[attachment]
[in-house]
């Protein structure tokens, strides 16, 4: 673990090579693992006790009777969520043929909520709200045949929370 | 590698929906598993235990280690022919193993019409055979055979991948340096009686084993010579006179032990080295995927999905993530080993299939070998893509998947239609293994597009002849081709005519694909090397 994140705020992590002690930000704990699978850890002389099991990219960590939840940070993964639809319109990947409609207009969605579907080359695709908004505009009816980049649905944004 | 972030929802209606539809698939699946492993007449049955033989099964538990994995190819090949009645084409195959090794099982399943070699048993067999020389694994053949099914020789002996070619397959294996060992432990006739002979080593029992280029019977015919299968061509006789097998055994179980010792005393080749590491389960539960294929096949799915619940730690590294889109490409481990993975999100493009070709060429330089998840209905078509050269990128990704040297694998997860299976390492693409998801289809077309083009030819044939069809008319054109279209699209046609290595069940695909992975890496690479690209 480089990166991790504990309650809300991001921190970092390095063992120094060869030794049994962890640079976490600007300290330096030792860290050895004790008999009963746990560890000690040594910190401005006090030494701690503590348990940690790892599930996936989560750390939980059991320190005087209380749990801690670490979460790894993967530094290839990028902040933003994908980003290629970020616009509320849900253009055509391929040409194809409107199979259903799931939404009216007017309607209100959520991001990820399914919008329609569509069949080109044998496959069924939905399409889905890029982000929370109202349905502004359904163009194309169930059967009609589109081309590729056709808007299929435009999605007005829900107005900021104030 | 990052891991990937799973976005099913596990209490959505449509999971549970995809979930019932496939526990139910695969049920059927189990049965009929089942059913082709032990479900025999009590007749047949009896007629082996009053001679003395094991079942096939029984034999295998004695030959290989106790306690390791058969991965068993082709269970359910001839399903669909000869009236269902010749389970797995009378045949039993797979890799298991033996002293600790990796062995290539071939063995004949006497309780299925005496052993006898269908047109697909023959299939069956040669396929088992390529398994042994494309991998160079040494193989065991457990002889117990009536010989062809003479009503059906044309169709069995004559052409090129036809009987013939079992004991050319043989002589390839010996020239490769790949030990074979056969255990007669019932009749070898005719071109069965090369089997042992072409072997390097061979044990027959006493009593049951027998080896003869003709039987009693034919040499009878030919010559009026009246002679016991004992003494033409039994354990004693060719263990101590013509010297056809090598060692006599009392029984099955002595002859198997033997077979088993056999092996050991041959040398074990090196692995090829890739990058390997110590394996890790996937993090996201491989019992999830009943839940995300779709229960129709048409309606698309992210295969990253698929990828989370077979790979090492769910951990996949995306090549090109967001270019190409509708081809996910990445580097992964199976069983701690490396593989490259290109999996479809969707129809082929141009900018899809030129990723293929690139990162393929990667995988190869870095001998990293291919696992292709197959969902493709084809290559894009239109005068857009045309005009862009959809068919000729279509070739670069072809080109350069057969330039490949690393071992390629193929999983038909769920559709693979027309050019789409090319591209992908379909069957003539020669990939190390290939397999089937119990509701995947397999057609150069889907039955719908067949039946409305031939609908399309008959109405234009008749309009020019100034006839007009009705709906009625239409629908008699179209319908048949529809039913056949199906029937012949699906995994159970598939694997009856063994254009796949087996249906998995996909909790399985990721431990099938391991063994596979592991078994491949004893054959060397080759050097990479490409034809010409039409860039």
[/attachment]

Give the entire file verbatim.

[in-house]
């Protein structure tokens, strides 16, 4: 673990090579693992006790009777969520043929909520709200045949929370 | 590698929906598993235990280690022919193993019409055979055979991948340096009686084993010579006179032990080295995927999905993530080993299939070998893509998947239609293994597009002849081709005519694909090397 994140705020992590002690930000704990699978850890002389099991990219960590939840940070993964639809319109990947409609207009969605579907080359695709908004505009009816980049649905944004 | 972030929802209606539809698939699946492993007449049955033989099964538990994995190819090949009645084409195959090794099982399943070699048993067999020389694994053949099914020789002996070619397959294996060992432990006739002979080593029992280029019977015919299968061509006789097998055994179980010792005393080749590491389960539960294929096949799915619940730690590294889109490409481990993975999100493009070709060429330089998840209905078509050269990128990704040297694998997860299976390492693409998801289809077309083009030819044939069809008319054109279209699209046609290595069940695909992975890496690479690209 480089990166991790504990309650809300991001921190970092390095063992120094060869030794049994962890640079976490600007300290330096030792860290050895004790008999009963746990560890000690040594910190401005006090030494701690503590348990940690790892599930996936989560750390939980059991320190005087209380749990801690670490979460790894993967530094290839990028902040933003994908980003290629970020616009509320849900253009055509391929040409194809409107199979259903799931939404009216007017309607209100959520991001990820399914919008329609569509069949080109044998496959069924939905399409889905890029982000929370109202349905502004359904163009194309169930059967009609589109081309590729056709808007299929435009999605007005829900107005900021104030 | 990052891991990937799973976005099913596990209490959505449509999971549970995809979930019932496939526990139910695969049920059927189990049965009929089942059913082709032990479900025999009590007749047949009896007629082996009053001679003395094991079942096939029984034999295998004695030959290989106790306690390791058969991965068993082709269970359910001839399903669909000869009236269902010749389970797995009378045949039993797979890799298991033996002293600790990796062995290539071939063995004949006497309780299925005496052993006898269908047109697909023959299939069956040669396929088992390529398994042994494309991998160079040494193989065991457990002889117990009536010989062809003479009503059906044309169709069995004559052409090129036809009987013939079992004991050319043989002589390839010996020239490769790949030990074979056969255990007669019932009749070898005719071109069965090369089997042992072409072997390097061979044990027959006493009593049951027998080896003869003709039987009693034919040499009878030919010559009026009246002679016991004992003494033409039994354990004693060719263990101590013509010297056809090598060692006599009392029984099955002595002859198997033997077979088993056999092996050991041959040398074990090196692995090829890739990058390997110590394996890790996937993090996201491989019992999830009943839940995300779709229960129709048409309606698309992210295969990253698929990828989370077979790979090492769910951990996949995306090549090109967001270019190409509708081809996910990445580097992964199976069983701690490396593989490259290109999996479809969707129809082929141009900018899809030129990723293929690139990162393929990667995988190869870095001998990293291919696992292709197959969902493709084809290559894009239109005068857009045309005009862009959809068919000729279509070739670069072809080109350069057969330039490949690393071992390629193929999983038909769920559709693979027309050019789409090319591209992908379909069957003539020669990939190390290939397999089937119990509701995947397999057609150069889907039955719908067949039946409305031939609908399309008959109405234009008749309009020019100034006839007009009705709906009625239409629908008699179209319908048949529809039913056949199906029937012949699906995994159970598939694997009856063994254009796949087996249906998995996909909790399985990721431990099938391991063994596979592991078994491949004893054959060397080759050097990479490409034809010409039409860039």